Black Norwegian Elkhound
|Black Norwegian Elkhound|
|Other names||Norsk Elghund Sort
Norsk Elghund Black
Norwegian Moose Dog (black)
|Country of origin||Norway|
|Notes||The FCI divides this into two breeds,
Grey (242) and Black (268).
|Dog (Canis lupus familiaris)|
The Black Norwegian Elkhound (Norsk Elghund Sort) is a modern variant of the Grey Norwegian Elkhound. It is a small Spitz breed and is very rare outside the Nordic countries of Scandinavia. It is bred for the same purpose as the Grey Norwegian Elkhound but is smaller, more agile, and easier to recognize in the snow. Historically, it is a much "younger" breed, first bred in Norway during the early 19th century. It is classified by the FCI as a hunting dog, although it is also used as a watchdog, guarddog and herder.
The AKC breed name "Elkhound," comes directly from its original Norwegian name "Elghund," meaning "moose dog." In Norwegian, "elg" refers to the animal English speakers know as a "moose", and "hund" means "dog."
The Black Norwegian Elkhound is a typical Spitz breed with a short compact body, dark eyes, ears standing straight up, and a curly tail carried over the back. It has a rich coat that does not stand out from the body. This is an all-weather hunting dog and the coat is very important. It must be able to keep out the heavy autumn rain in Scandinavia and endure the cold weather, which it does very well.
It has a dense, short, thick, course, double coat and is solid black. A mature dog stands between 40 and 51 centimeters (16"-20") - 47 cm (+3/-4) for males and 44 cm (+3/-4) for females - and weighs between 16 kilograms (35 lb) and 20 kilograms (44 lb).
The Black Norwegian Elkhound is a very robust and hardy dog: very alert and full of power and pride. It is more strong-minded than the Grey Elkhound. The most recommended training method is one that focuses on motivating the dog; such as clicker training or reward-based training methods. Using punishment or dominance-based methods could negatively impact training with the Black Norwegian Elkhound. It is easy to train, but always needs something to do to be happy. It needs continuous exercise and activity in concert with its superb intelligence to do well. It is an excellent hunting dog and loves to be in the forest.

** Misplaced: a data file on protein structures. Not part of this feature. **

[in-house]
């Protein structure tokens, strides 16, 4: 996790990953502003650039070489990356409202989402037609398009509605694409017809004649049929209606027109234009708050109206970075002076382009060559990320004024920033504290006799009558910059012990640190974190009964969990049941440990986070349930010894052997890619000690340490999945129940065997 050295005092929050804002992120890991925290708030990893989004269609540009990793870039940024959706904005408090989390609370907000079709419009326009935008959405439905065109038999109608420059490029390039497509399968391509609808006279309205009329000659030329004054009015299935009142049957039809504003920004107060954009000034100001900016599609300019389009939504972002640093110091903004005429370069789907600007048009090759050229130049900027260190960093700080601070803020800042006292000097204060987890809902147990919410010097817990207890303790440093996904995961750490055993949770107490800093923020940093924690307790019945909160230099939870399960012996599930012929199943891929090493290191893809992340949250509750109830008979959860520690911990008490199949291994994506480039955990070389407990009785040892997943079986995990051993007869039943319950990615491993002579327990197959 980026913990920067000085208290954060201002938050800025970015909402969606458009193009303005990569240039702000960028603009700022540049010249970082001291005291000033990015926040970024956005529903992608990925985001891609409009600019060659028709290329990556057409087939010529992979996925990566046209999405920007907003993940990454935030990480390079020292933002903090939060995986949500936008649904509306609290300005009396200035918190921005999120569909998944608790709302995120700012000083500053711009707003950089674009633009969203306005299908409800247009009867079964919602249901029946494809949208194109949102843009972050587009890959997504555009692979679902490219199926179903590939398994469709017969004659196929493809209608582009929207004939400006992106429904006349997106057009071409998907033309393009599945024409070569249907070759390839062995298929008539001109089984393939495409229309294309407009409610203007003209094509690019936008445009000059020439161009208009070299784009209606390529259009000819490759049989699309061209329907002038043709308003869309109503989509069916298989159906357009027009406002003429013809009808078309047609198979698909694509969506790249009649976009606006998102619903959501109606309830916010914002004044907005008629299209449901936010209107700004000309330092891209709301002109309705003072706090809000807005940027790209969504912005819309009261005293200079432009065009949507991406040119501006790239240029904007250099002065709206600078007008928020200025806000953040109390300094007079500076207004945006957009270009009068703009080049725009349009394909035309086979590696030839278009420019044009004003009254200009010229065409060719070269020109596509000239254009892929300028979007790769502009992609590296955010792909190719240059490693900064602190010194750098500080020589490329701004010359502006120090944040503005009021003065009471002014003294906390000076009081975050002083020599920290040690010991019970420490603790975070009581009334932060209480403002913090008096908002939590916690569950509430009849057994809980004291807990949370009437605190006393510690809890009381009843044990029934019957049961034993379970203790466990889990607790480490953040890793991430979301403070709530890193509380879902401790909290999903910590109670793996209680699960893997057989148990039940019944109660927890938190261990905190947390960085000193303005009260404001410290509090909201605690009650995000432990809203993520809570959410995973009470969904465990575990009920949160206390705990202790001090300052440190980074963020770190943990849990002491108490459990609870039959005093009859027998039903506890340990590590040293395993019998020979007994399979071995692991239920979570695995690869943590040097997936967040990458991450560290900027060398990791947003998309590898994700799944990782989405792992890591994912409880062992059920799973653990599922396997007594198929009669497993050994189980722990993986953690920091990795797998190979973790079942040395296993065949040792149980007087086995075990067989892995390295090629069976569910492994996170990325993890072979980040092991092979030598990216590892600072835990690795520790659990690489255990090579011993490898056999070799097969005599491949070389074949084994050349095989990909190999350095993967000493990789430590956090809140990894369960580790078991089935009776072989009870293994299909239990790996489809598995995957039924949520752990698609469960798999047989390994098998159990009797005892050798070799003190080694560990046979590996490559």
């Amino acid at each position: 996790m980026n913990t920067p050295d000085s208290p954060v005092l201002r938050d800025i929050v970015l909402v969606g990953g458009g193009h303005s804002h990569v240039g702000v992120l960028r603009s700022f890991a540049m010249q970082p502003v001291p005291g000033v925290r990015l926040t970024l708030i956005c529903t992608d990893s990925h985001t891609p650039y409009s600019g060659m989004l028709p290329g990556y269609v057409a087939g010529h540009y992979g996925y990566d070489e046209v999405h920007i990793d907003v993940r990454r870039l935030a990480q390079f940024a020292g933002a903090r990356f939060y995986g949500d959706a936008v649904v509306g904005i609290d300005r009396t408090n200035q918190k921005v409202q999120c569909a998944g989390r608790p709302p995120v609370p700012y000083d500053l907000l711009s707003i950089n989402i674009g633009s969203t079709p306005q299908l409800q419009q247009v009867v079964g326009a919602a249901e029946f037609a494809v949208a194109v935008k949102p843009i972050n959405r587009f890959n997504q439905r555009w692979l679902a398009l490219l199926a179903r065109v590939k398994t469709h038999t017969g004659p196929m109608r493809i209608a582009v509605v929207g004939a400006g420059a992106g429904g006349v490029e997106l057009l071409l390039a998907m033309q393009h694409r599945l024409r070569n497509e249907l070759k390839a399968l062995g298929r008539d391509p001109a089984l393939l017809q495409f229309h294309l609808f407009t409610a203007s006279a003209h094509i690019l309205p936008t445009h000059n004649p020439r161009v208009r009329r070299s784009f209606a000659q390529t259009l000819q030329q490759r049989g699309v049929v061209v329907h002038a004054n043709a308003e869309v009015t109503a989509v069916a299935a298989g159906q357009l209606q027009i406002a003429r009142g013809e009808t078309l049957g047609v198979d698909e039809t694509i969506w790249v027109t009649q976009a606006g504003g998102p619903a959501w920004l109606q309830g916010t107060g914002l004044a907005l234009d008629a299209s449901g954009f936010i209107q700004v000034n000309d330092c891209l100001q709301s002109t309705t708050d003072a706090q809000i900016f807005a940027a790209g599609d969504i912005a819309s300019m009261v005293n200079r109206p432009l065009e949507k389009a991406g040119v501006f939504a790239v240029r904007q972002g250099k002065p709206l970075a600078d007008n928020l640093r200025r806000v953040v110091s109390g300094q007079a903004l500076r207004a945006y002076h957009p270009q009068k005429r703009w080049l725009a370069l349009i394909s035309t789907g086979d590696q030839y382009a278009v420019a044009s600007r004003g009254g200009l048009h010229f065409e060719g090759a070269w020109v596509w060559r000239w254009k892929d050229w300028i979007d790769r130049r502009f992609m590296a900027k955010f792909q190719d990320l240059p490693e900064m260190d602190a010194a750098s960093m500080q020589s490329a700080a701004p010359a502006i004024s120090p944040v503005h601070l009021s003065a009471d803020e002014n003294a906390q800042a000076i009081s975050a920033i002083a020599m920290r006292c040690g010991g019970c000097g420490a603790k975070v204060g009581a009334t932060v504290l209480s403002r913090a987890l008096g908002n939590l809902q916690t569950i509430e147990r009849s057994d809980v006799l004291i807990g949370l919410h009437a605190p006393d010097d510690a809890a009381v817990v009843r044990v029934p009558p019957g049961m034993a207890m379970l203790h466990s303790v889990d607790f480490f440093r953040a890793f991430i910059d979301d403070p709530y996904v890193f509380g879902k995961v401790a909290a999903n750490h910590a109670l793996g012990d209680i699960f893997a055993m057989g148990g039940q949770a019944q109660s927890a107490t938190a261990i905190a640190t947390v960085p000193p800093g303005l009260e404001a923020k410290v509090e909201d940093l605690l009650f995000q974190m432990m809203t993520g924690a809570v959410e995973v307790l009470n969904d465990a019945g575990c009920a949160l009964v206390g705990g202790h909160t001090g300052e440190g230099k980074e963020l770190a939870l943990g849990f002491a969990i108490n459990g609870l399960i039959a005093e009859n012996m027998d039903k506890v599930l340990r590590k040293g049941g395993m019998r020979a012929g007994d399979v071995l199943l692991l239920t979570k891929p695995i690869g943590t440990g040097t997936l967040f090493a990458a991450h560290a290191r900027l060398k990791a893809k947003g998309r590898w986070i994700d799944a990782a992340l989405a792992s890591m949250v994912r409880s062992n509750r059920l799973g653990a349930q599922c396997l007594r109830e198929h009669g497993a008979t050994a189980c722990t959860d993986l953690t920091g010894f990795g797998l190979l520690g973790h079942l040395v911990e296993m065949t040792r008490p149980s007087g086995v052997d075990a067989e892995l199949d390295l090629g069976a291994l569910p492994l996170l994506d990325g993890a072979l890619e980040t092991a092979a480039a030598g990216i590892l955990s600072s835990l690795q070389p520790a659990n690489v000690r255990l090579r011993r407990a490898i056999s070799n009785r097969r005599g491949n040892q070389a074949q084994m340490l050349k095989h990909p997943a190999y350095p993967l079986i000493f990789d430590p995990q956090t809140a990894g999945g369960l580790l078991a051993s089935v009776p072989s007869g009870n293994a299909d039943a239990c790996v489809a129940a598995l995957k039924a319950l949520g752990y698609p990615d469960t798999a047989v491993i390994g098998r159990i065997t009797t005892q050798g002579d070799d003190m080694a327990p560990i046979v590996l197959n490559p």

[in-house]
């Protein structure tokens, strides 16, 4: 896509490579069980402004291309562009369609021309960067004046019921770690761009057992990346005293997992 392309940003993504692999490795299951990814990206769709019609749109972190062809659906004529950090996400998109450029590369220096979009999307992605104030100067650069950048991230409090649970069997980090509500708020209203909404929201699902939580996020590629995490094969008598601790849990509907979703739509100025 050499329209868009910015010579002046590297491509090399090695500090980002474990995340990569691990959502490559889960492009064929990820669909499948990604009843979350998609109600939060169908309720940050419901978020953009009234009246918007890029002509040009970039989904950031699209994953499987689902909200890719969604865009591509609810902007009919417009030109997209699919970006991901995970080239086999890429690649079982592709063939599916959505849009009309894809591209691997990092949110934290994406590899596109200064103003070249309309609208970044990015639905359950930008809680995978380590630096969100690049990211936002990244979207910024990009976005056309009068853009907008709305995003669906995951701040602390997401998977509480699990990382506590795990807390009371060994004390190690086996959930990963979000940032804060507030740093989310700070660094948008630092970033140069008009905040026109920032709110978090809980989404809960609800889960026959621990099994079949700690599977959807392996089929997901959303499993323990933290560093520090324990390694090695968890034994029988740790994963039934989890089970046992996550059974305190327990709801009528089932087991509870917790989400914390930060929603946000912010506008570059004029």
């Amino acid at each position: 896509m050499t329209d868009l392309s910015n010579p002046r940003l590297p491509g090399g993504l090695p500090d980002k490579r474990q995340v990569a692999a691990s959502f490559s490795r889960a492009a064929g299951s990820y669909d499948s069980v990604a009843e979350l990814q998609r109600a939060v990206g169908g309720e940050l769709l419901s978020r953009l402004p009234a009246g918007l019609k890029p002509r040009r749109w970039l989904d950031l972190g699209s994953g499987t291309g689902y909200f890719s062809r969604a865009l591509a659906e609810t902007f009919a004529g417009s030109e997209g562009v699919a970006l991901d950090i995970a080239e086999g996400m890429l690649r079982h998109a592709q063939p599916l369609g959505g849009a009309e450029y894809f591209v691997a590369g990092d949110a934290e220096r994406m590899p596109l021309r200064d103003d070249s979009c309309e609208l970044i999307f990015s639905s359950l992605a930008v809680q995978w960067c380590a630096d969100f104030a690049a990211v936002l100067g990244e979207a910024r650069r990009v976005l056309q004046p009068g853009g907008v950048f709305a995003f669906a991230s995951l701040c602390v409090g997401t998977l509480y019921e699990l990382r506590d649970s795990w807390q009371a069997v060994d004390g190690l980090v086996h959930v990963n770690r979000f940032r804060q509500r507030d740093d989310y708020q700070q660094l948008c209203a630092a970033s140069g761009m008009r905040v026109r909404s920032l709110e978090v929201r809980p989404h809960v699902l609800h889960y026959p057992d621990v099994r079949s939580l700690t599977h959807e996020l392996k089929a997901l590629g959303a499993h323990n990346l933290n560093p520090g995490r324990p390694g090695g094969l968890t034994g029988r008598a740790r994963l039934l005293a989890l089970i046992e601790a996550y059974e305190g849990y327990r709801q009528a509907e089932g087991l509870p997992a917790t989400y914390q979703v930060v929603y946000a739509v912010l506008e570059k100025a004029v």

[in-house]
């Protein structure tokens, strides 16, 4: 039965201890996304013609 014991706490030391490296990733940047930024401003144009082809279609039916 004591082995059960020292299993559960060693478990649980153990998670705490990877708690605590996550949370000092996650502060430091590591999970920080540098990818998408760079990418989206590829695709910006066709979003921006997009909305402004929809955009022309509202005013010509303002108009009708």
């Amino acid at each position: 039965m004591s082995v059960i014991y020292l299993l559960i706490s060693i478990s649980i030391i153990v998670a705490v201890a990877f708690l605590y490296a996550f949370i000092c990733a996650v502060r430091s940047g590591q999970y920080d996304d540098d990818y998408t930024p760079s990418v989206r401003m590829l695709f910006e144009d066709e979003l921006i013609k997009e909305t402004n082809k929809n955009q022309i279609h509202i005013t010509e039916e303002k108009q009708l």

The Black Elkhound is used in all types of hunts but excels best in hunting large game such as elk, moose and bear. It is very good at tracking and makes an excellent watch dog. It is a good family dog but can sometimes be a bit contentious in relations with other dogs. The Elkhound has been an important dog for farmers in Scandinavia for hundreds of years.
Its coat requires frequent brushing.
- Karelian Bear Dog
- Norwegian Buhund
- Norwegian Elkhound
- Norwegian Lundehund
- Swedish Jamthund
- Swedish Lapphund
- Swedish Vallhund
- Tahltan Bear Dog (extinct)
- Norwegian Elkhound (Comprehensive Owner's Guide), 2005.
- Norwegian Elkhounds by Anna Katherine Nicholas. TFH, 1997.
- The Norwegian Elkhound (Pure Bred) by Nina P. Ross, PhD. Doral, 1995.
- The Elkhound in the British Isles by Anne Roslin-Williams. Witherby & Co., 1993.
- My 60 Years with Norwegian Elghunds by Olav P. Campbell, 1988.
- The New Complete Norwegian Elkhound, revised edition, by Olav Wallo. Howell, 1987.
- Norwegian Elkhounds by Anna Katherine Nicholas. TFH, 1983.
- Great Gray Dogs: The Norwegian Elkhound Factbook, 2nd edition. Great Gray Dogs, 1980.
- Your Norwegian Elkhound by Helen E. Franciose and Nancy C. Swanson. Denlinger, 1974.
- How to Raise and Train a Norwegian Elkhound by Glenna Clark Crafts. TFH, 1973. Reprint of the 1964 book with a different cover.
- Magazine Articles
- Dearth, Kim D.R. "The Norwegian Elkhound" Dog World September 1999, Vol. 84 Issue 9, p12-17.
- "Dog of the Vikings" Dog Fancy. April 1998.
- "Norwegian Elkhound". Dog World. July 1997, Vol. 82 Issue 7. p86.
- "FCI Standard Number 268: Norwegian Elkhound Black". Fédération Cynologique Internationale (FCI). 9 August 1999. Archived from the original on 1 November 2013.